Of course, I neglected to notice this garish display for months despite it being directly overhead from where I take the dogs for their morning poop. Further investigations in the yard turned up:
  1. a set of antlers wired to a tree
  2. a bike tail light hanging on a branch
  3. a grocery bag full of ~ 15 pairs of unused rubber gloves
  4. a used roll of wire fencing
  5. a spade shovel in reasonably good condition
Given that the cabin is on 7.2 acres and we're only about 1/3 melted, I'm figuring it's going to be an interesting spring. Hopefully, with less 'ick.'

1And, despite my annual springtime vows to do better next winter, it nevers fails that breakup reveals an astounding amount of poop I failed to clean up back when it was frozen and easily disposed of; let us speak of it no further.
2Found elsewhere during previous spring breakups: an electric toiler (at a residence with a perfectly useable outhouse), baseboard heating units (under a waterless cabin), hardcore pesticides, cutting boards, various tools, extension cords, blue tarps, bikes, garden boxes, 55 gallon drums containing god knows what.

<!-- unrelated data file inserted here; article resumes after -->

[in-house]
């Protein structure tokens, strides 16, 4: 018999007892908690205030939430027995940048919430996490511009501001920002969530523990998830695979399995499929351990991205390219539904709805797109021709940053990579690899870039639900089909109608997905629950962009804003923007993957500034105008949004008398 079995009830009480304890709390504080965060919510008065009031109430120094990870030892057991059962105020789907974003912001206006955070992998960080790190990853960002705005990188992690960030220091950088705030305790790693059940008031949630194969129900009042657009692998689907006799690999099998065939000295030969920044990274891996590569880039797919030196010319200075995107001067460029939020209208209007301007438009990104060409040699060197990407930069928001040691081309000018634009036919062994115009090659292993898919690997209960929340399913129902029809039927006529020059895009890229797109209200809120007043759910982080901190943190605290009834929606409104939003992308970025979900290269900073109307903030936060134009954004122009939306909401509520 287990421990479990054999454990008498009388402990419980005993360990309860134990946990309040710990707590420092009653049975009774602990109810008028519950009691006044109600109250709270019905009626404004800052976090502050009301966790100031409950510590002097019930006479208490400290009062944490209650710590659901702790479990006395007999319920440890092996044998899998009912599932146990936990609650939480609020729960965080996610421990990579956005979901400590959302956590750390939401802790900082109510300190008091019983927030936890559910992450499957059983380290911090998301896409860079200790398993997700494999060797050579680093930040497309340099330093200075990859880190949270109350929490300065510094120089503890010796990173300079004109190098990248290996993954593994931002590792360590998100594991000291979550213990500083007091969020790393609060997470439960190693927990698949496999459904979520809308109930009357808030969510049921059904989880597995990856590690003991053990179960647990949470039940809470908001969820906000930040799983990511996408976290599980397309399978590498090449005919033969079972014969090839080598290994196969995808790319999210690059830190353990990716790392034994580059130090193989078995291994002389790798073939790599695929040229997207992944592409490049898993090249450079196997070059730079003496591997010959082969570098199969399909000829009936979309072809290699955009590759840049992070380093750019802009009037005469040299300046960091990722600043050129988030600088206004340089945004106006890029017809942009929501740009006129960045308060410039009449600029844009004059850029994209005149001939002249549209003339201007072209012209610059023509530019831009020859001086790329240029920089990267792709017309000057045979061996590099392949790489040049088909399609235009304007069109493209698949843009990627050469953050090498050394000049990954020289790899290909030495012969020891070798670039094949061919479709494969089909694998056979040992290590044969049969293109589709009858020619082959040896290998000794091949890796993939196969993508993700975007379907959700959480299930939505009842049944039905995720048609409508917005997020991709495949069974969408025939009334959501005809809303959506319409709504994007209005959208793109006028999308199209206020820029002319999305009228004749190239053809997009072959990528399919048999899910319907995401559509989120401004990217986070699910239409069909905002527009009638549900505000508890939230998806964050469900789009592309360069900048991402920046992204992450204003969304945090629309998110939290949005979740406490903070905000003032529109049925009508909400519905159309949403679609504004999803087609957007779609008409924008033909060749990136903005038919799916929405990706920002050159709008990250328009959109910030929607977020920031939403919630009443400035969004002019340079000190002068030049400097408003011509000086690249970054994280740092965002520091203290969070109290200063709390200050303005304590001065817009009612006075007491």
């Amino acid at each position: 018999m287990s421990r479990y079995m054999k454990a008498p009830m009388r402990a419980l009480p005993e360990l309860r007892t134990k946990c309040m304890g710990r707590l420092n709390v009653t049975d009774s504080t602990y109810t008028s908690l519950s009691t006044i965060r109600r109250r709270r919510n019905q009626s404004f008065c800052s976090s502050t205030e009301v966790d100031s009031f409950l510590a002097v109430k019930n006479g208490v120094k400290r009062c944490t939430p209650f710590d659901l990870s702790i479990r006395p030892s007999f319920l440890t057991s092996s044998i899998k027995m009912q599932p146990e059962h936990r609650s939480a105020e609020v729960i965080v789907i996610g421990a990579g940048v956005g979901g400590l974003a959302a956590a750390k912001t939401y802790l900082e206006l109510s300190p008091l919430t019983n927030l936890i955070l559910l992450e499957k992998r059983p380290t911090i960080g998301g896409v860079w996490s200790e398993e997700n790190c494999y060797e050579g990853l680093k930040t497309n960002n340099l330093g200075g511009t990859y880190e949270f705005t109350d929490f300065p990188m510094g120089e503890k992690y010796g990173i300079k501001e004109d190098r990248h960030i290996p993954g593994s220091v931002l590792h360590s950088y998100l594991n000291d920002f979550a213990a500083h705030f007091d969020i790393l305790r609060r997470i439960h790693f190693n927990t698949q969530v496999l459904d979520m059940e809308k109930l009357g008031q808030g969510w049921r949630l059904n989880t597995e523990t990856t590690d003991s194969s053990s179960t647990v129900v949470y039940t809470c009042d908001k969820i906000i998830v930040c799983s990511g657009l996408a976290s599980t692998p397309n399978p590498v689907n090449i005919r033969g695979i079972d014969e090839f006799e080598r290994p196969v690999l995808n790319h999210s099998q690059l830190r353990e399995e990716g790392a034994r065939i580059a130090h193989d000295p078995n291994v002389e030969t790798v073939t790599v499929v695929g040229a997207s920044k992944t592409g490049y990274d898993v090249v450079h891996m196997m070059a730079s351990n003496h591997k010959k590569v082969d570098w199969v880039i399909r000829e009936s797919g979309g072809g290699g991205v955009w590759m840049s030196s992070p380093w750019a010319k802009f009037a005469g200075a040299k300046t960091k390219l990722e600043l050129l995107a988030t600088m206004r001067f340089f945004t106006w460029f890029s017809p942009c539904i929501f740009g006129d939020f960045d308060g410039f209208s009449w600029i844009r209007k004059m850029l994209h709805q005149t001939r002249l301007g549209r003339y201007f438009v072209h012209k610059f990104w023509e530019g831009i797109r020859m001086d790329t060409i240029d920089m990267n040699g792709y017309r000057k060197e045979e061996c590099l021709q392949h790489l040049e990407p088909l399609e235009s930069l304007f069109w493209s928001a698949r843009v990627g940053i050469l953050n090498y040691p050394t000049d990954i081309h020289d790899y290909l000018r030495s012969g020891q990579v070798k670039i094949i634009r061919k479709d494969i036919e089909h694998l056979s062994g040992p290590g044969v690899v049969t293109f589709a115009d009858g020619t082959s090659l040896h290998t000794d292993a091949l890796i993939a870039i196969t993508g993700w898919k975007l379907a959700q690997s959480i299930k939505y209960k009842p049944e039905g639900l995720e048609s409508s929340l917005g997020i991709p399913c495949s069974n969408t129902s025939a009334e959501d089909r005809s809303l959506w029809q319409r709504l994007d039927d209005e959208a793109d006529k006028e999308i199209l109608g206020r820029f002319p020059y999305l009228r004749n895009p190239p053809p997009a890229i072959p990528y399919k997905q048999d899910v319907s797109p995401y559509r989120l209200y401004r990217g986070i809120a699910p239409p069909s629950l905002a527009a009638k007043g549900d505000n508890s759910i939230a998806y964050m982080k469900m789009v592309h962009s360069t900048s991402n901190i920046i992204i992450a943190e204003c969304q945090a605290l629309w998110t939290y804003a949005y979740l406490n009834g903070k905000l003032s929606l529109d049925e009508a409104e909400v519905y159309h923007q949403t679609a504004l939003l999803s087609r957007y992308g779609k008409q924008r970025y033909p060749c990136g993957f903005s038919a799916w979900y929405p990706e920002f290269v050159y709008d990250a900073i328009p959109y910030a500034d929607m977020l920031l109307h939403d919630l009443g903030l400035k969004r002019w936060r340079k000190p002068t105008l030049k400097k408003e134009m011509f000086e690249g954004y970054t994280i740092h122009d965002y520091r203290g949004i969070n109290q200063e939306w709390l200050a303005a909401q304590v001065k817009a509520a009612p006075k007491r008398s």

3The sign at the waste stations cautions Squarebanksans that "you may consider your animals trash, but you can't dispose of them here." Or something to that effect.

Friday, April 06, 2007

One Last Thing, About the Advisory Vote, Until, Say, Next Week

Irony this delicious, this obvious, simply can not be left unappreciated.
Consider, please, the fact that one of the most vociferous supporters of the constitutional amendment advisory vote was District 7's own Mike Kelly.
Above, left: Coghill, Kelly, frontrunners for the FBH 2007 Used Honeybucket On Their Porch for Craptastic Behavior Award
However, despite his letter prior to the election to House District 7 voters that urged them to vote 'yes' in an offhanded way, the majority of the voters in his district, myself included, voted 'no.' In other words, we voted that we do not want to vote on a constitutional amendment.